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close this book Sustainable Energy News - No. 4 March 1994
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World Bank Energy

by Gunnar Boye Olesen, OVE

In 1992, the World Bank has adopted a new energy policy based on two policy papers Energy Efficiency and Conservation in the Developed World and The World Banks Role in the Electric Power Sector. These policy papers call for loans to be based on integrated energy strategies (Integrated Resource Planning), institutional capacity building, economic pricing and regulatory reform targeting improved end-use efficiency.

While the energy policy papers of the World Bank are substantially improved, a new evaluation of the World Bank's lending practices in the power sector does not show a correlation between the policies and the actual lending practices. The study made by Environmental Defense Fund (EDF) and Natural Resource Defense Council (NDRC) shows that in the power sector the loans under preparation during the first 6 months of 1993, totalling over USD 7 billions, do not comply with the Bank's new policy.

The study shows that the Bank fails to implement its own policy in all areas studied, except for pricing, where the Bank intends to enforce its policy. The Bank staff has no requirement or incentive to operationalize the policy which they have only applied selectively. Of the 46 loans reviewed only two loans will comply with the Banks new energy policy: one loan to the Polish Power Grid Company and one to the Government of Colombia.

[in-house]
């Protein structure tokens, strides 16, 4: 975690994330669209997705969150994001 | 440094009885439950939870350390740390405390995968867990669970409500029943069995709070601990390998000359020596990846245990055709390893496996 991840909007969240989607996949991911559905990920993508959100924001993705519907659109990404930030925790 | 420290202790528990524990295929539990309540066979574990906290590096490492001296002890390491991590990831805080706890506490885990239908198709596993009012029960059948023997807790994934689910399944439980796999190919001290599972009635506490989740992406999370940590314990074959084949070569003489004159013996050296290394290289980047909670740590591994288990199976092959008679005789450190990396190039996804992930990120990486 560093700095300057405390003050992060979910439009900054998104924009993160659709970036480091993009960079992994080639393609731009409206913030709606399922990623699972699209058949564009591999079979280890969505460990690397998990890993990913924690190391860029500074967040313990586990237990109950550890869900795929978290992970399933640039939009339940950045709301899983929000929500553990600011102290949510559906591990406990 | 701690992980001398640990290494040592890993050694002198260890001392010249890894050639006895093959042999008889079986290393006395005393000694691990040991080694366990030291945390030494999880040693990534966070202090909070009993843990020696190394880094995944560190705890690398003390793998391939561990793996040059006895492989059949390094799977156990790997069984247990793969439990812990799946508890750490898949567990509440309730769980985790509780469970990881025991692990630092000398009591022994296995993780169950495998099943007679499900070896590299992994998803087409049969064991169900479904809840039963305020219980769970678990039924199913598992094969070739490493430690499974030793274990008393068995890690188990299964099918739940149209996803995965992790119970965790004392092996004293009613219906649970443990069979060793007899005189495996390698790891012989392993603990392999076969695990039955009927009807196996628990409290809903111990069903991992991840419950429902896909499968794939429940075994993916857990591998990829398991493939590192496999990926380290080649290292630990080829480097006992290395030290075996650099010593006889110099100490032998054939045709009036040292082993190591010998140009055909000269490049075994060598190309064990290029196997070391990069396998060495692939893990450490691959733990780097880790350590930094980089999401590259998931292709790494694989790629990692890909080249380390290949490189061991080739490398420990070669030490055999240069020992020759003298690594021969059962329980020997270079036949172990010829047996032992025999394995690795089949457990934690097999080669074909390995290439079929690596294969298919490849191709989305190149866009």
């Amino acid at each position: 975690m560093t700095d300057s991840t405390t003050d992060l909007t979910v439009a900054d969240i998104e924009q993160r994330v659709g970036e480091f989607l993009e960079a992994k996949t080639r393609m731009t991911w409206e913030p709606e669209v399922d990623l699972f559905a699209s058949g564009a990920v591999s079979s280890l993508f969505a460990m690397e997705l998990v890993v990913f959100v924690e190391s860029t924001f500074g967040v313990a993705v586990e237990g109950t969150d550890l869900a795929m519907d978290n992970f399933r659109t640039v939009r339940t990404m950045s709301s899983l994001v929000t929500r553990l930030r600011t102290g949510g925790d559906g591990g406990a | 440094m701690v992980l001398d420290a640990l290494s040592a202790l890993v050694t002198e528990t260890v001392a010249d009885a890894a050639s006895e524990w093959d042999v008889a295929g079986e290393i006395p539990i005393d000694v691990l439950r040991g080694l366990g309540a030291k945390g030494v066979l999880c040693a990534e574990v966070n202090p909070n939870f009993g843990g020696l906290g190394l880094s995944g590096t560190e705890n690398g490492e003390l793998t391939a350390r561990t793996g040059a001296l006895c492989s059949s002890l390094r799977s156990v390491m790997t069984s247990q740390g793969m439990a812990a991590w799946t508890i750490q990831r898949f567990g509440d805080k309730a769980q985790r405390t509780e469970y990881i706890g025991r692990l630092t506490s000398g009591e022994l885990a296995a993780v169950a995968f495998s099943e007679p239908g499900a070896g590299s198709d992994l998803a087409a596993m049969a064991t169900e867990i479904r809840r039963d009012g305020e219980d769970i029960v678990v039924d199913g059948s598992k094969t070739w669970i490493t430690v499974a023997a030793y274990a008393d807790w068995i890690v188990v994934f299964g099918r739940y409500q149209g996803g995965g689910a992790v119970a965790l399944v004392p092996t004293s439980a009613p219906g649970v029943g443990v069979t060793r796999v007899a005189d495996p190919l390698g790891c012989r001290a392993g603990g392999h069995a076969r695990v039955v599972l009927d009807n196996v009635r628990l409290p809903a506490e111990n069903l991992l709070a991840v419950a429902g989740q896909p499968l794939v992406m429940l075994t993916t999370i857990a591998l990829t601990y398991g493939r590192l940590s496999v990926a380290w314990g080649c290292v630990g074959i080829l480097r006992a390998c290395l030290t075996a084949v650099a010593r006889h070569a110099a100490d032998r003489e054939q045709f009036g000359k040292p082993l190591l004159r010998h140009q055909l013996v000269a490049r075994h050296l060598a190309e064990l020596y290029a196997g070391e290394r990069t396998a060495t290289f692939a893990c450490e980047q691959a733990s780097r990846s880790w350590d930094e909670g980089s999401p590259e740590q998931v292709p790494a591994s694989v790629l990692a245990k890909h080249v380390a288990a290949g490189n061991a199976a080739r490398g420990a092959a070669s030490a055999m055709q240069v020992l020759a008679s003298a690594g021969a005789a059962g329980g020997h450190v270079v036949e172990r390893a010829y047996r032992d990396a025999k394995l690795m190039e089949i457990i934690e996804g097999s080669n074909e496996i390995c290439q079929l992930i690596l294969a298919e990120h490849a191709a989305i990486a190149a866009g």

Background

Historically, the World Bank has not provided many loans for energy efficiency, while the general power sector lending has often had serious environmental and social impacts. As an example Bank projects of the Industry and Energy Department are currently displacing over 380,000 people (according to a recent World Bank document The Bank-Wide Resettlement Review: Mid-term Progress Report, August, 1993).

During the 1980's only one percent of the Bank's energy lending was for end-use efficiency, and about half of these funds had to be reprogrammed to other use due to project problems. One major problem was that the potential industrial investors were unwilling to borrow money for energy efficiency improvements. They prefered to borrow money for production expansions.

Another way of supporting energy efficiency is the Bank's calls for removal of subsidies for energy. The Bank regularly includes conditions on its loans, requiring electricity pricing reform. This condition has, however, in many cases not been enforced.

Besides this, the Bank has attempted to improve end-use efficiency through units with earmarked funding from donor countries. An example is the Energy Sector Management Assistance Program (ESMAP) that has conducted many assessments and pre-feasibility studies in developing countries. Yet, these hundreds of recommandations were not implemented. Proposed end-use energy efficiency investments were generally not included in subsequent Bank loans. Another such unit is the Asia Alternative Energy Unit (ASTAE), which is located on the loan-making side of the Bank, providing it with greater opportunity to interact with the loan-making staff than ESMAP, which is located on the policy side of the Bank.